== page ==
Literary Arts

Kathy Wu named one of Brown Arts Institute's 2024-25 David Dornstein '85 Artist Grant Recipients

Brown Arts Institute (BAI), part of the Perelman Arts District, announces the David Dornstein ’85 Artist Grant recipients. Davis Jackson and Kathy Wu were selected to receive funding to support their proposed projects.

The David Dornstein ’85 Artist Grant was established to honor the creative legacy of David Dornstein ’85. The program is designed to create new energy and life around the arts at Brown University that will carry over each year by providing resources for exceptional and unique projects that serve as a “next step” for graduating seniors or graduate students. The award scope includes original artistic projects or creative research that would benefit from extended time or extended opportunity for travel, project design, or costs or experiences.

Kathy Wu (she/they) is a cross-disciplinary artist, writer, and educator pursuing the MFA degree through Brown's Literary Arts department and is based in Providence RI (Narragansett land). She works across textiles, code, book arts, and language. Her work is interested in scientific epistemology, nomenclatures, land markers, and histories of copper. Her art, design, and writing have been published by The New School, New River. She has forthcoming work anthologized in Nightboat and Fonograf. She has taught computational poetics and community art at RISD, CUNY, and Brown, as well as given workshops at Rutgers, UNC, and Northeastern.

Wu’s project, Text, textile, technology, is about how much computation is like weaving, a memory of labor and raw materials. Her mother taught her about copper, and how it allows circuitry to “semi-conduct.” She has been holding semi-conduction as a metaphor for complex global connectivity. This project will be an Arizona-based community program on geopoetics, land, and memory for young artists and writers, which will culminate in a group publication. The project also includes solo travel to the American Southwest, where she will ground her site-specific research on circuitry’s labor history and expand existing poetry and copper weavings.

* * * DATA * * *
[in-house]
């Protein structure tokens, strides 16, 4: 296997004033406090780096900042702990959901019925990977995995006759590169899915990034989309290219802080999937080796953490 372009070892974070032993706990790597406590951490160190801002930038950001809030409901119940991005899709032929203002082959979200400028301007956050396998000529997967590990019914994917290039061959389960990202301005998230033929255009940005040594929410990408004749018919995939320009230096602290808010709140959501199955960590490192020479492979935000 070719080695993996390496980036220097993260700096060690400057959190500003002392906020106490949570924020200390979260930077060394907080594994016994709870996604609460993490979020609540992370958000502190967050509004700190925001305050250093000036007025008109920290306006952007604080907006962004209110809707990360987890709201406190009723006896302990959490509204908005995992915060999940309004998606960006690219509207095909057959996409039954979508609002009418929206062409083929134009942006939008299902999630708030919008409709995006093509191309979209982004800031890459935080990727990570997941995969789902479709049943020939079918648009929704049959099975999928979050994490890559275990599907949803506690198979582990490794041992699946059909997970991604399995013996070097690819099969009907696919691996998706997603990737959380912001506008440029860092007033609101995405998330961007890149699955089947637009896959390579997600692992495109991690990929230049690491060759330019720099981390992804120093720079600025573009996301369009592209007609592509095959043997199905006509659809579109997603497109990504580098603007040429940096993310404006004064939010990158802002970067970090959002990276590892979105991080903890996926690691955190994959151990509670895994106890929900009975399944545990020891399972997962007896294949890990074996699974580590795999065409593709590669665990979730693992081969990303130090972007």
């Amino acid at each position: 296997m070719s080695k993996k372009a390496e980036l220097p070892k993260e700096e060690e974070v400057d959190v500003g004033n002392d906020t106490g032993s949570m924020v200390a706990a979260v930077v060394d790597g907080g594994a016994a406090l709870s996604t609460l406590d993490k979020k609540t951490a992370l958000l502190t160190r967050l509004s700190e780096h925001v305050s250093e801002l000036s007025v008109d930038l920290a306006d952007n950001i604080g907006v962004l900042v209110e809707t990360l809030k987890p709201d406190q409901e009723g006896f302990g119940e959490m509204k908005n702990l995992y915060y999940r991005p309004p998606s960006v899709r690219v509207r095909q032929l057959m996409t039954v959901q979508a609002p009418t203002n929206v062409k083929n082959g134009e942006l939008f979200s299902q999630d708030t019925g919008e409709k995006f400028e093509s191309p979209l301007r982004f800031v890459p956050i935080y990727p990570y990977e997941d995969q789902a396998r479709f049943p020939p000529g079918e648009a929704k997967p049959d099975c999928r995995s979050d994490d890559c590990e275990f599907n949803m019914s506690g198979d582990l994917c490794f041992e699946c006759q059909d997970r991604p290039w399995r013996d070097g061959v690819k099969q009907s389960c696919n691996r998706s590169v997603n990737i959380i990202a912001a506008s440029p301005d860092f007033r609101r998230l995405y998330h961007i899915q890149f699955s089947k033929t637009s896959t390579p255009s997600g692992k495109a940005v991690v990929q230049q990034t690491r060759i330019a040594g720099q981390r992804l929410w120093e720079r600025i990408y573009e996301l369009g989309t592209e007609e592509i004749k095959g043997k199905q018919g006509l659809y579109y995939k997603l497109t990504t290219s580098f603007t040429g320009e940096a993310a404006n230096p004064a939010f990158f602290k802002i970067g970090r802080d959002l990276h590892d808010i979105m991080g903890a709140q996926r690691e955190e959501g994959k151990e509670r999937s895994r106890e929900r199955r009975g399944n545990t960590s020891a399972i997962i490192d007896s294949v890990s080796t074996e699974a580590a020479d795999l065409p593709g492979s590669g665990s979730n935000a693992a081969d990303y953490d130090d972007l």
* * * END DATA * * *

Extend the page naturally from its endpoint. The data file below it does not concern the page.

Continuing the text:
Davis Jackson (he/him) is a multimedia artist, animator, and short film director whose work aims to illuminate deeply personal stories of change, young adulthood, and trauma. He strives to push the limits of various media to find illuminating intersections between art, storytelling, technology, and science. While pursuing a degree in Cognitive Neuroscience and Modern Culture and Media at Brown, he has directed three live-action short films and co-created two 3D-animated shorts. His first project as writer/director is set to premiere at the National Film Festival for Talented Youth in April 2024, and his most recent project, Commencement, is currently wrapping up production in Providence, RI. In 2023, he was a Technical Director Intern in the Pixar Undergraduate Program, and he credits Pixar films with shaping much of his early view of the world. He loves cats, the beach, and good friends.

Jackson’s project, Lost in the Forest, is a short documentary about seasonal patterns in Maine as experienced by his grandmother, Joan, who grew up in rural Maine and now lives there with vascular dementia. Part live-action and part stop-motion-style 3D animation, this project explores how the patterns of his grandmother's life persist beyond her explicit memories in extrapersonal archives, discovered through Joan's daughters' stories of her life in the forests and beaches of Maine. This documentary project illustrates the virtue of turning to nature and storytelling when faced with a diagnosis that threatens the patterns and memories that affirm one's identity.

About Brown Arts Institute (BAI)
Brown Arts Institute is a university-wide research enterprise and catalyst for the arts at Brown that creates new work and supports, amplifies, and adds new dimensions to the creative practices of Brown’s arts departments, faculty, students, and community. Through year-round programming, research-focused courses, initiatives, collaborations, and partnerships, along with rigorous artistic and academic programs, BAI commissions and presents new work on campus, across Providence, Rhode Island, and beyond, from students, faculty, and on-campus arts groups, as well as in collaboration with forward-focused visiting artists and other performing arts organizations.